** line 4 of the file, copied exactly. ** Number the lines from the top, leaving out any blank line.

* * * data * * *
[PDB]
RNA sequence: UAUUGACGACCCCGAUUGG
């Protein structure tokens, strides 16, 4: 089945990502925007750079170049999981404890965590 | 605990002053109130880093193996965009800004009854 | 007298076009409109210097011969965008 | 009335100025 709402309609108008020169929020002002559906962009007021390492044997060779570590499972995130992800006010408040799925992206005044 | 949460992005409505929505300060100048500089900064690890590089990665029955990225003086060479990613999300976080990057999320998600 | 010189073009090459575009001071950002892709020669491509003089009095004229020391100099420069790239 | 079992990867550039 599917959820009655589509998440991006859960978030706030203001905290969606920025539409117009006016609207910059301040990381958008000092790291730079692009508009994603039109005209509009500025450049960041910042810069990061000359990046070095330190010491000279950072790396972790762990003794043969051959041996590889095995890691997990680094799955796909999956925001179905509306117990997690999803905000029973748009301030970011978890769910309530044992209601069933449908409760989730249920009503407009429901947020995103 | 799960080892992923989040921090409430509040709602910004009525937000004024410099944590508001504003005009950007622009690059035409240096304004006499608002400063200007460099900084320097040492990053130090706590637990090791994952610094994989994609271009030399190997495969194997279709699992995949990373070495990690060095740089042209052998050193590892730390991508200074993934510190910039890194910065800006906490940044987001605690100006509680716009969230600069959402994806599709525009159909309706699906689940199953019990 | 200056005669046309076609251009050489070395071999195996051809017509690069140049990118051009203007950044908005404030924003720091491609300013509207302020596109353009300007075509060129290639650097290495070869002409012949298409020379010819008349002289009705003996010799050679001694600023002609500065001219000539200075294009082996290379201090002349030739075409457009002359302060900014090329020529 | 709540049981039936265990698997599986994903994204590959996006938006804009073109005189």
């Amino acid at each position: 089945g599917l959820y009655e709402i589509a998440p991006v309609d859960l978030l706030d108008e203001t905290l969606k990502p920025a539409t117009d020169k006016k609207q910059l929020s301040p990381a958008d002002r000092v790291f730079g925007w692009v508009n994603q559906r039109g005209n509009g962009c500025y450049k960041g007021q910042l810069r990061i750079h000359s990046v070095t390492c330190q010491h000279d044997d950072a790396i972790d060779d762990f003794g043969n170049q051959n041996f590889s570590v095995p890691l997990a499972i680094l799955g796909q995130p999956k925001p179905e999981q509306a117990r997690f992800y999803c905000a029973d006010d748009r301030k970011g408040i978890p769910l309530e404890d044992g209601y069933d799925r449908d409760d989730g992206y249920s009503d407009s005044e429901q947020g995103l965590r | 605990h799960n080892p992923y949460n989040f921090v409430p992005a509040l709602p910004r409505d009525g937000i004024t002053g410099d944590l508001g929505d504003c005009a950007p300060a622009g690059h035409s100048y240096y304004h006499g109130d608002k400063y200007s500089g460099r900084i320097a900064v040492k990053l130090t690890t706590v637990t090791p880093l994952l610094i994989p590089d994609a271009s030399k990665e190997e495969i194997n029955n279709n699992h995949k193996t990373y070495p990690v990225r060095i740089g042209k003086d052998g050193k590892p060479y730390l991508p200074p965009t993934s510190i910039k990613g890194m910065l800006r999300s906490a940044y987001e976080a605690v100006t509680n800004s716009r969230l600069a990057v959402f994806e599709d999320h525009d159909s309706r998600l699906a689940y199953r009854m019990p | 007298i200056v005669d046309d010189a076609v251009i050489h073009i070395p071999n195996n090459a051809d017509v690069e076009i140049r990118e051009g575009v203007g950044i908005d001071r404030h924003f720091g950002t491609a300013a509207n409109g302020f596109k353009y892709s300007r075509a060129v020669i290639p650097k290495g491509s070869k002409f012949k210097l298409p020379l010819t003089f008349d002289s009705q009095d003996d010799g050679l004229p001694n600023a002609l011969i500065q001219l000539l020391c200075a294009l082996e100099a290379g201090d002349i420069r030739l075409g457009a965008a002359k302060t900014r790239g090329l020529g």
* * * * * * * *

């Amino acid at each position: 089945g599917l959820y009655e709402i589509a998440p991006v309609d859960l978030l706030d108008e203001t905290l969606k990502p920025a539409t117009d020169k006016k609207q910059l929020s301040p990381a958008d002002r000092v790291f730079g925007w692009v508009n994603q559906r039109g005209n509009g962009c500025y450049k960041g007021q910042l810069r990061i750079h000359s990046v070095t390492c330190q010491h000279d044997d950072a790396i972790d060779d762990f003794g043969n170049q051959n041996f590889s570590v095995p890691l997990a499972i680094l799955g796909q995130p999956k925001p179905e999981q509306a117990r997690f992800y999803c905000a029973d006010d748009r301030k970011g408040i978890p769910l309530e404890d044992g209601y069933d799925r449908d409760d989730g992206y249920s009503d407009s005044e429901q947020g995103l965590r | 605990h799960n080892p992923y949460n989040f921090v409430p992005a509040l709602p910004r409505d009525g937000i004024t002053g410099d944590l508001g929505d504003c005009a950007p300060a622009g690059h035409s100048y240096y304004h006499g109130d608002k400063y200007s500089g460099r900084i320097a900064v040492k990053l130090t690890t706590v637990t090791p880093l994952l610094i994989p590089d994609a271009s030399k990665e190997e495969i194997n029955n279709n699992h995949k193996t990373y070495p990690v990225r060095i740089g042209k003086d052998g050193k590892p060479y730390l991508p200074p965009t993934s510190i910039k990613g890194m910065l800006r999300s906490a940044y987001e976080a605690v100006t509680n800004s716009r969230l600069a990057v959402f994806e599709d999320h525009d159909s309706r998600l699906a689940y199953r009854m019990p | 007298i200056v005669d046309d010189a076609v251009i050489h073009i070395p071999n195996n090459a051809d017509v690069e076009i140049r990118e051009g575009v203007g950044i908005d001071r404030h924003f720091g950002t491609a300013a509207n409109g302020f596109k353009y892709s300007r075509a060129v020669i290639p650097k290495g491509s070869k002409f012949k210097l298409p020379l010819t003089f008349d002289s009705q009095d003996d010799g050679l004229p001694n600023a002609l011969i500065q001219l000539l020391c200075a294009l082996e100099a290379g201090d002349i420069r030739l075409g457009a965008a002359k302060t900014r790239g090329l020529g």